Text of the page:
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Factors Associated With Increased Serum Alanine Aminotransferase Levels During the French Guiana Dengue Epidemic of 2005-2006

Dumortier, Caroline MD*; Djossou, Félix MD†; Bernuau, Jacques MD‡; Basurko, Celia MD†; Blanchon, Thierry MD§; Flahault, Antoine PhD§∥¶; Leport, Catherine PhD#

Erratum

In the article by Dumortier et al which appeared in the January issue,1 there were errors in Tables 1 and 2. The corrected tables are shown below. This error has also been noted in the online version of the article, which is available at www.infectdis.com.

Infectious Diseases in Clinical Practice. 18(3):228, May 2010.

Infectious Diseases in Clinical Practice: January 2010 - Volume 18 - Issue 1 - pp 41-45
doi: 10.1097/IPC.0b013e3181c75415
Original Articles

Mild elevation of aminotransferases is a common feature of dengue virus infection, and severe acute liver injury has been described. The aim of this retrospective study was to assess relationships between antipyretic drugs and chronic alcohol use and the increase in serum alanine aminotransferase (ALAT) level in patients hospitalized with dengue fever during the 2005-2006 dengue epidemics in French Guiana. In the 162 included patients in this study (99 adults [62%] and 63 children [38%]), 2 analysis were performed comparing (1) 64 adults (65%) with an ALAT value greater than twice the upper limit of the normal value and 35 controls (35%) and (2) 24 children (39%) with an ALAT value greater than twice the upper limit of the normal value and 38 controls (61%). The factors associated with ALAT elevation were: (1) acetaminophen exposure and length of intake in adults and (2) acetaminophen overdose during the hospitalization of children. Another analysis suggested a role for alcohol consumption. Acetaminophen and alcohol consumption should be searched and taken into account in dengue fever.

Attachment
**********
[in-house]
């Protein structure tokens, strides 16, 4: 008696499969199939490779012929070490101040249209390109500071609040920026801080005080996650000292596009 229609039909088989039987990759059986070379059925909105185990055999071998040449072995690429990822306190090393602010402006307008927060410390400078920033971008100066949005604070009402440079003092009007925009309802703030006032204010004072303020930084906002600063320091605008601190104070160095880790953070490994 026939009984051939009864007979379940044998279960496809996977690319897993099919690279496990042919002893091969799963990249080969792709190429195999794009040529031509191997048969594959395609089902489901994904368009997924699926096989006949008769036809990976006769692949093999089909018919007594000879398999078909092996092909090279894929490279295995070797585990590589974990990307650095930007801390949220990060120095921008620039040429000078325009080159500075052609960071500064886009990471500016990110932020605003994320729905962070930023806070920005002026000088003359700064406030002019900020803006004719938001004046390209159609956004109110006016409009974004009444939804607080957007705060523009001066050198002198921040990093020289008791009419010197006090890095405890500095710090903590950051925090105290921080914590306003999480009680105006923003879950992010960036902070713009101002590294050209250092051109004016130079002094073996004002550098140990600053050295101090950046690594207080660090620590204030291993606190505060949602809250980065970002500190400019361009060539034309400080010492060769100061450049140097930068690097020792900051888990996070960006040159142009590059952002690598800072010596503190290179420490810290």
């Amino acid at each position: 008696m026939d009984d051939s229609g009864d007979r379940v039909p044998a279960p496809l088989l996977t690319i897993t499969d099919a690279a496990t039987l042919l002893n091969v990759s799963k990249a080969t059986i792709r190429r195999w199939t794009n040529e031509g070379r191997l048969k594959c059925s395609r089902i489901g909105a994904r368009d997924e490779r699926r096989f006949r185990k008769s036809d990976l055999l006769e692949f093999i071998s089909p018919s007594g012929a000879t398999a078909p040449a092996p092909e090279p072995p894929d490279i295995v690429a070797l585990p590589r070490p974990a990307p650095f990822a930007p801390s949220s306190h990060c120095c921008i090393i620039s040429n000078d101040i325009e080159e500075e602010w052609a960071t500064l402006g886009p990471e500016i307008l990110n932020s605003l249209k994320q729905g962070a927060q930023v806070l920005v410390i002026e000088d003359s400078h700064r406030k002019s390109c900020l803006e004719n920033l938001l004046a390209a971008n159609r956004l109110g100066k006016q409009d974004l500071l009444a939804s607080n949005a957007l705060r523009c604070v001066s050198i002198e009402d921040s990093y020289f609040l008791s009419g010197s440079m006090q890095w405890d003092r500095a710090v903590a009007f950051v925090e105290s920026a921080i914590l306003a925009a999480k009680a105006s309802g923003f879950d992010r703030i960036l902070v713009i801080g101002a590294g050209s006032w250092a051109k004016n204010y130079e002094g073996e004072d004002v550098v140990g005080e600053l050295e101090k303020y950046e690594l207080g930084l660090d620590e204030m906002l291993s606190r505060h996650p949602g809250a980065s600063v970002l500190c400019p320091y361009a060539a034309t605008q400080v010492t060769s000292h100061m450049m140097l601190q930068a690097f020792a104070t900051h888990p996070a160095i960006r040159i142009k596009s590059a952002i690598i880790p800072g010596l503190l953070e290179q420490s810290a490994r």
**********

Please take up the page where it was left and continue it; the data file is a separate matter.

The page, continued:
From the Departments of Infectious Diseases, *Xavier Bichat Hospital, Paris 7 University, Paris; †Andrée Rosemon Hospital, Cayenne, French Guyana; ‡Pôle des Maladies de l'Appareil Digestif, Department of Hepatology, Beaujon Hospital, 92118 Clichy; §Institut National de la Santé et de la Recherche Médicale (Inserm), WHO Collaborating Centre for Electronic Disease Surveillance, Université Pierre et Marie Curie, 27 rue Chaligny, F-75571 Paris Cedex 12; ∥French School of Public Health, Rennes and Paris; ¶Department of Public Health, AP-HP, Hôpital Tenon, Paris; and #Association for Research in Infectious Diseases (Association de recherche en pathologie infectieuse (ARPI)), Paris 7 University, Paris, France.

Reprints: Caroline Dumortier, MD, Secrétariat du Pr Catherine Leport Service de Maladies Infectieuses et Tropicales, Hôpital Xavier Bichat, 46 rue Henri Huchard, 75018 Paris, France. E-mail: carolined01@hotmail.com.

The authors have no funding or conflicts of interest to disclose.

© 2010 Lippincott Williams & Wilkins, Inc.